Finally, I try and work on pedal speed. This scares me as I get pretty sore when I do it, but I feel I have to if I'm going to California with any sort of speed in my legs. Mentally it's not that tough but physically it wrecks my legs. With all the recovery I've had in the last few days, I figure now's the time for the speed work. This involves the dreaded spin machine, the DX900. I think with the 170 cranks (versus the 175s I've been running for 5 years or so), I can bump my max rpm over 250 again. I won't try it today but after a few spin type workouts I think it'll be possible to attack the 250 point without killing myself. My record is 286 rpms with 170s but I don't know if I'll be able to replicate that - I hit that mark in the mid 1990s.

7 comments:

suitcaseofcourage said...

250rpms?! Are you KIDDING me?! I don't care what you think about your form - if you're anywhere NEAR that, you're an animal.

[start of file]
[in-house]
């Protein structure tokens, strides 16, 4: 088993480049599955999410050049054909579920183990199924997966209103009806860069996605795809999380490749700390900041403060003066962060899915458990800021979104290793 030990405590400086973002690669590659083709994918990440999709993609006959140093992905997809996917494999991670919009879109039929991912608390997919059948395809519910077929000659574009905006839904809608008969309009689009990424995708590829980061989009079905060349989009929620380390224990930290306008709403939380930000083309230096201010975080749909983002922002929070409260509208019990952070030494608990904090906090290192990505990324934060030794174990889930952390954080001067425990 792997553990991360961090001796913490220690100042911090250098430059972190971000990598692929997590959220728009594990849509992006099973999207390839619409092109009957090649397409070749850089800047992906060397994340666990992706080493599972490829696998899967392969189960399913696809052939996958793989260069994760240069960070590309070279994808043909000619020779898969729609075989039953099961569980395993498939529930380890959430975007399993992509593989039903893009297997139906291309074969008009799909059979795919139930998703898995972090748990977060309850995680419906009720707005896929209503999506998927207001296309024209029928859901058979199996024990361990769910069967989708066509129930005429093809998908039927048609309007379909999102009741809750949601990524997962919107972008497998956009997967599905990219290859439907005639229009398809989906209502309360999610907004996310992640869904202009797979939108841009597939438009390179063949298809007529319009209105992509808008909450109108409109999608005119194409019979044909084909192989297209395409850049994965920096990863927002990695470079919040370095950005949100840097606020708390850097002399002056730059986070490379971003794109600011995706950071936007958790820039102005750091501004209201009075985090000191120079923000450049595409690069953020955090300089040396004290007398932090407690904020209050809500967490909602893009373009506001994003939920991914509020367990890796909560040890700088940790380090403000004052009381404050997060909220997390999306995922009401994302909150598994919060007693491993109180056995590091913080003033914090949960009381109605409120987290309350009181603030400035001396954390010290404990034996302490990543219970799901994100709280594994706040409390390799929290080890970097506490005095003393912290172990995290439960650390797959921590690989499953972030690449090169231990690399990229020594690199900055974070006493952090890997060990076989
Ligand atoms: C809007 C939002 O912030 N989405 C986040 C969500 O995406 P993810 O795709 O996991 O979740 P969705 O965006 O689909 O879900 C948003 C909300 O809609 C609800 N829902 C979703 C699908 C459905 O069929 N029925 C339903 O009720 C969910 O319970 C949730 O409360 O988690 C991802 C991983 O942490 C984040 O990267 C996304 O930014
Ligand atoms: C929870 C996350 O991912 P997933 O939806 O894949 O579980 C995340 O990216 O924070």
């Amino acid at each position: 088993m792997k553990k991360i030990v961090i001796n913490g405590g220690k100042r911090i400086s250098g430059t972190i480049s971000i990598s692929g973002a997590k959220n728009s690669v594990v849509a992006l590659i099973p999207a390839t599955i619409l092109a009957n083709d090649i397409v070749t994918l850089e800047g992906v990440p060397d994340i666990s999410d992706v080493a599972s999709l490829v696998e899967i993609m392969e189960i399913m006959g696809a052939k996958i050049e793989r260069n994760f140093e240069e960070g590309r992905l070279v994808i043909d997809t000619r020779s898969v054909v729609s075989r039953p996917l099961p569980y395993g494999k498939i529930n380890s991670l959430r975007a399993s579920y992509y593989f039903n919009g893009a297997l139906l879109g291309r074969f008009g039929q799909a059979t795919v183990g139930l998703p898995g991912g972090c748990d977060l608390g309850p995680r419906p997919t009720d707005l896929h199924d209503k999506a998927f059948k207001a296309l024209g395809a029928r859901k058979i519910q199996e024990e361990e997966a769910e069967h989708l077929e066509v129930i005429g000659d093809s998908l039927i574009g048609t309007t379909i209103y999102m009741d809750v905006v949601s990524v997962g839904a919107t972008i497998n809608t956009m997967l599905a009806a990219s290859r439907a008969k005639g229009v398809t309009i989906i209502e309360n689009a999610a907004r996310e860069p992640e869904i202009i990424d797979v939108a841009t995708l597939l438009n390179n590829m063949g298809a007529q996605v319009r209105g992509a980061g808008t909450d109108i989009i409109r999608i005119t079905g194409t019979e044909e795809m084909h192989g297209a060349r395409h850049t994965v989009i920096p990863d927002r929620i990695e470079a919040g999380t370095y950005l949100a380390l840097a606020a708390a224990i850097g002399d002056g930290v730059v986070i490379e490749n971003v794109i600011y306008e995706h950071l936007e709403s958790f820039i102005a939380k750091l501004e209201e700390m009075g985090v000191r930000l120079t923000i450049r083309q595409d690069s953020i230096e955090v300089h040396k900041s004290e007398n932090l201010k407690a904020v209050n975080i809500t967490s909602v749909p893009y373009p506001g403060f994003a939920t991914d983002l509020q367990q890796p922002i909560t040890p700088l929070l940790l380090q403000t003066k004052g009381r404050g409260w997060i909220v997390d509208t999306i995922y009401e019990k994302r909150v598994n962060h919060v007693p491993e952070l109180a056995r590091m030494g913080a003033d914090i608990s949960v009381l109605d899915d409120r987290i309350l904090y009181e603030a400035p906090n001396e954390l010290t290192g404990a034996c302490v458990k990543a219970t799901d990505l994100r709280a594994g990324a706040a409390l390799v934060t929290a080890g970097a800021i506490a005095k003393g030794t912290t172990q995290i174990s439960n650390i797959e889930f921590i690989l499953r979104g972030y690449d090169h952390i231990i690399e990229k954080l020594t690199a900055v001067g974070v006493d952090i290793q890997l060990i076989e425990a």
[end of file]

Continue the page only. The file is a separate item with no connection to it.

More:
I missed my first workout of the year this week - so must've been a bad week all around. I was *this* close to skipping last night's workout too, having gotten home from work late and VERY stressed. But I did it, kicking and screaming, and felt MUCH better afterwards (and it's so much healthier than some other ways of dealing with stress!).

Glad you're feeling better. I've been trying hard to remember that sleep = recovery and recover is an essential part of any good training plan.

Ed said...

Have a great trip!!!

Aki said...

Throat is still a bit tickly so it's hit or miss right now. Did a couple hours but tried to stay warm (indoors) by wearing more than normal. We'll see tomorrow.

Kro said...

Hey - great blog! I'm wondering about your cadence claim though...are you sure? Some track guys i know, 1s and 2s, can hit 200 or so...250? 286!!? Really? I'm sure that's impossible...

Aki said...